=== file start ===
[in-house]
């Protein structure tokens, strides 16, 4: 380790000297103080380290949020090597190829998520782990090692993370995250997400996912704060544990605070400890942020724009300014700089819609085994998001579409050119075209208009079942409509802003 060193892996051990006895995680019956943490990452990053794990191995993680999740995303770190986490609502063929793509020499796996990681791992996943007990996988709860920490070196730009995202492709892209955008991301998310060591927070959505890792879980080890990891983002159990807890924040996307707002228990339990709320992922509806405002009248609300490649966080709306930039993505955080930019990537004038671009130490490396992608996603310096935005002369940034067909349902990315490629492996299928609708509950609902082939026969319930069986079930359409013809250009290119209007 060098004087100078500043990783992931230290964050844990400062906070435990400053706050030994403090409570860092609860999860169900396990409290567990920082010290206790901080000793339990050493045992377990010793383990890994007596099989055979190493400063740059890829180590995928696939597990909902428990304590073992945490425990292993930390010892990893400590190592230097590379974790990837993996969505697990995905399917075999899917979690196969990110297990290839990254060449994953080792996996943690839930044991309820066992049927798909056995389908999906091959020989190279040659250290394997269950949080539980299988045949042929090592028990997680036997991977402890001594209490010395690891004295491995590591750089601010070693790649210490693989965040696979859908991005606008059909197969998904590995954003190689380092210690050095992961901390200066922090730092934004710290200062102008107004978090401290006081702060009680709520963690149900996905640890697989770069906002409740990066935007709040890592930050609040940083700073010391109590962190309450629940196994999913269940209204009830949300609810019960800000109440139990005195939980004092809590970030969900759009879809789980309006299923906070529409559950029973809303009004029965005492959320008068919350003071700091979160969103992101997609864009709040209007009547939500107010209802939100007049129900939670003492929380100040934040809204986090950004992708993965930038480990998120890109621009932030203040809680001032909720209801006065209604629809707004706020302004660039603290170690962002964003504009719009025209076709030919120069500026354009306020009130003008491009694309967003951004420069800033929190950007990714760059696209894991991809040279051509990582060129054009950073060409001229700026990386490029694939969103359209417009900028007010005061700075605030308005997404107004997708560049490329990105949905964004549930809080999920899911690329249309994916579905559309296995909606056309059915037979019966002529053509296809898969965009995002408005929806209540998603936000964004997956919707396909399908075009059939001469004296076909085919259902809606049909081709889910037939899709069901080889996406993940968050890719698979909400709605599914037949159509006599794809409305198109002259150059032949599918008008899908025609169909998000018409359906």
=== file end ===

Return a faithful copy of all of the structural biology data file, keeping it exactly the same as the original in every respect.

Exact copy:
[in-house]
């Protein structure tokens, strides 16, 4: 380790000297103080380290949020090597190829998520782990090692993370995250997400996912704060544990605070400890942020724009300014700089819609085994998001579409050119075209208009079942409509802003 060193892996051990006895995680019956943490990452990053794990191995993680999740995303770190986490609502063929793509020499796996990681791992996943007990996988709860920490070196730009995202492709892209955008991301998310060591927070959505890792879980080890990891983002159990807890924040996307707002228990339990709320992922509806405002009248609300490649966080709306930039993505955080930019990537004038671009130490490396992608996603310096935005002369940034067909349902990315490629492996299928609708509950609902082939026969319930069986079930359409013809250009290119209007 060098004087100078500043990783992931230290964050844990400062906070435990400053706050030994403090409570860092609860999860169900396990409290567990920082010290206790901080000793339990050493045992377990010793383990890994007596099989055979190493400063740059890829180590995928696939597990909902428990304590073992945490425990292993930390010892990893400590190592230097590379974790990837993996969505697990995905399917075999899917979690196969990110297990290839990254060449994953080792996996943690839930044991309820066992049927798909056995389908999906091959020989190279040659250290394997269950949080539980299988045949042929090592028990997680036997991977402890001594209490010395690891004295491995590591750089601010070693790649210490693989965040696979859908991005606008059909197969998904590995954003190689380092210690050095992961901390200066922090730092934004710290200062102008107004978090401290006081702060009680709520963690149900996905640890697989770069906002409740990066935007709040890592930050609040940083700073010391109590962190309450629940196994999913269940209204009830949300609810019960800000109440139990005195939980004092809590970030969900759009879809789980309006299923906070529409559950029973809303009004029965005492959320008068919350003071700091979160969103992101997609864009709040209007009547939500107010209802939100007049129900939670003492929380100040934040809204986090950004992708993965930038480990998120890109621009932030203040809680001032909720209801006065209604629809707004706020302004660039603290170690962002964003504009719009025209076709030919120069500026354009306020009130003008491009694309967003951004420069800033929190950007990714760059696209894991991809040279051509990582060129054009950073060409001229700026990386490029694939969103359209417009900028007010005061700075605030308005997404107004997708560049490329990105949905964004549930809080999920899911690329249309994916579905559309296995909606056309059915037979019966002529053509296809898969965009995002408005929806209540998603936000964004997956919707396909399908075009059939001469004296076909085919259902809606049909081709889910037939899709069901080889996406993940968050890719698979909400709605599914037949159509006599794809409305198109002259150059032949599918008008899908025609169909998000018409359906």